Employment discrimination is prohibited by federal law as well as many state and local laws. Discriminatory acts generally include treating some employees or applicants differently from others for reasons other than job performance or ability to perform job duties. Discrimination laws are fairly specific when it comes to who is protected and from what, and some of these laws overlap. Job discrimination cases can be very complex and you do not have a lot of time to begin legal action.
Federal laws protect workers and applicants from discrimination based on the following:
- Age, if over 40
- National origin
- Genetic information
Depending on where the company is located and the type of job, you may also be protected from discrimination based on:
- Military service
- Sexual orientation
- Political affiliation
- Marital status
- Status as a parent
Discrimination occurs when a negative decision or treatment is based on one of the above traits or characteristics, rather than your ability to perform essential job duties. Examples of activities in which discrimination is prohibited include:
- Job advertisements
- Disability leave
- Assignment of specific tasks
Harassment falls under discrimination. Employees and applicants are also protected from discrimination based on their association with or marriage to someone who falls under discrimination protections, rather than their own traits or characteristics.
Employers are prohibited from retaliating against employees who register complaints or file charges for discrimination, those who cooperate or assist with discrimination investigations, and those who simply oppose discrimination in the workplace.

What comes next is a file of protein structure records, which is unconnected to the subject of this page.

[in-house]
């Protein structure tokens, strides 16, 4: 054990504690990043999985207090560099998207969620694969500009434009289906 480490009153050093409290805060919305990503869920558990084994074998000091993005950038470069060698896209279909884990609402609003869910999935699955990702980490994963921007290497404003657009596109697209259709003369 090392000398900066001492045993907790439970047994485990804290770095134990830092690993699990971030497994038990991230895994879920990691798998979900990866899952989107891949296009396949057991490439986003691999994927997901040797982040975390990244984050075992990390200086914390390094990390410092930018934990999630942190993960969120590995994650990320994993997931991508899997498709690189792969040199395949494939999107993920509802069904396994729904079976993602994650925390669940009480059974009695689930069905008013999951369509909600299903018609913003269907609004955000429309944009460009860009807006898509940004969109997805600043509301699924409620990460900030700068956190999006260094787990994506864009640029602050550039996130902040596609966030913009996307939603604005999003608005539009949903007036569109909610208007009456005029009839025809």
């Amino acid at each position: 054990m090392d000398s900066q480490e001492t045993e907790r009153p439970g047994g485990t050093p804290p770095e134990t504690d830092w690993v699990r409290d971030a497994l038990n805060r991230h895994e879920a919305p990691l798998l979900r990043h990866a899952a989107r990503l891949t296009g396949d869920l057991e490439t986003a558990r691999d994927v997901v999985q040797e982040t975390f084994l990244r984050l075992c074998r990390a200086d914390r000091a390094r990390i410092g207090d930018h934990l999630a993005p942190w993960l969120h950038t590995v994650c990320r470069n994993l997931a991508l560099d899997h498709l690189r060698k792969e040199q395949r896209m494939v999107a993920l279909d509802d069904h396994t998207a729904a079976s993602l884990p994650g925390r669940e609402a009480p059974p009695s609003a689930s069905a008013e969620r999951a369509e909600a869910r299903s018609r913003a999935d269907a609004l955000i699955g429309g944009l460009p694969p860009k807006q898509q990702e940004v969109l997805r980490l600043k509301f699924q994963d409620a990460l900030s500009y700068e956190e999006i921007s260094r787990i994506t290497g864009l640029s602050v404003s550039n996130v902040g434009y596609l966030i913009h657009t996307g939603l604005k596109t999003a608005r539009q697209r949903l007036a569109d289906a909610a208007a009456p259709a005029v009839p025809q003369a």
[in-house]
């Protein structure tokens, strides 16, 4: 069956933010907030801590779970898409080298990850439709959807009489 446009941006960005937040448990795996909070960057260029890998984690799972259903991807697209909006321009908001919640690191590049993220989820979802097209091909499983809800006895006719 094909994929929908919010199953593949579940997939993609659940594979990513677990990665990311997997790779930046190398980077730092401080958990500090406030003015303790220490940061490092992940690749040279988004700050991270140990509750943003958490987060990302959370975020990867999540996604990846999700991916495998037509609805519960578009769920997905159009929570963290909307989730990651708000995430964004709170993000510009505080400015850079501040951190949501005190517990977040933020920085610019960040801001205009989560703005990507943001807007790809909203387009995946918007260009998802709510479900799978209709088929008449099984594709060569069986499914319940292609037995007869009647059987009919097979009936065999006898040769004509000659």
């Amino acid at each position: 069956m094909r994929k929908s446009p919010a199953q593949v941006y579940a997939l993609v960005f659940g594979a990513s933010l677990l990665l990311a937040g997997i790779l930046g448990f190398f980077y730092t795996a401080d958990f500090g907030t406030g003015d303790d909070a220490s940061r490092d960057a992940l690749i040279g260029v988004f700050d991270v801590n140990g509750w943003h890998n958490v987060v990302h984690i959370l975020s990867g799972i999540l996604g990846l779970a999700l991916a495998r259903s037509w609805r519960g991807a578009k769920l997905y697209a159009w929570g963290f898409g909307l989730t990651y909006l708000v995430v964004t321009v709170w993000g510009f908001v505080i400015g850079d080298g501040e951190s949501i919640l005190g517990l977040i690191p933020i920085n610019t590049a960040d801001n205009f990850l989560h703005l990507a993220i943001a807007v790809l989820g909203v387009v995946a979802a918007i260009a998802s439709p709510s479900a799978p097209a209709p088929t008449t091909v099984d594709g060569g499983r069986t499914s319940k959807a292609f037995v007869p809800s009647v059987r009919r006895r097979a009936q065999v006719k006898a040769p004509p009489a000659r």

Protection from discrimination is not as selective as people often believe. For instance, gender discrimination includes men as well as women, and race discrimination can occur against those who identify as or are perceived as being white. The term “reverse discrimination” is often used to refer to these types of discrimination. In some cases, reverse discrimination is intentional, but it can also be the result of a misinterpretation of discrimination laws or simply being overcautious.
What You Can Do
If you believe that you have a discrimination claim, you may be confused about what to do next. Discrimination laws are complex, and your situation may fall under federal, state, or local laws or a combination thereof. Certain types of claims must be filed with the appropriate agency before you can move forward to a lawsuit. Time limits for taking action are very short.
Violations of most federal discrimination laws should be filed with the U.S. Equal Employment Opportunity Commission (EEOC). State and local issues are handled by state and local agencies. If your case is covered by federal and state or local law, the agency you file your complaint with will normally file your complaint with the other applicable agency.
To avoid confusion, ensure that you do not exceed your time limit, and gain a better understanding of what to expect in your case, you should talk to an employment attorney.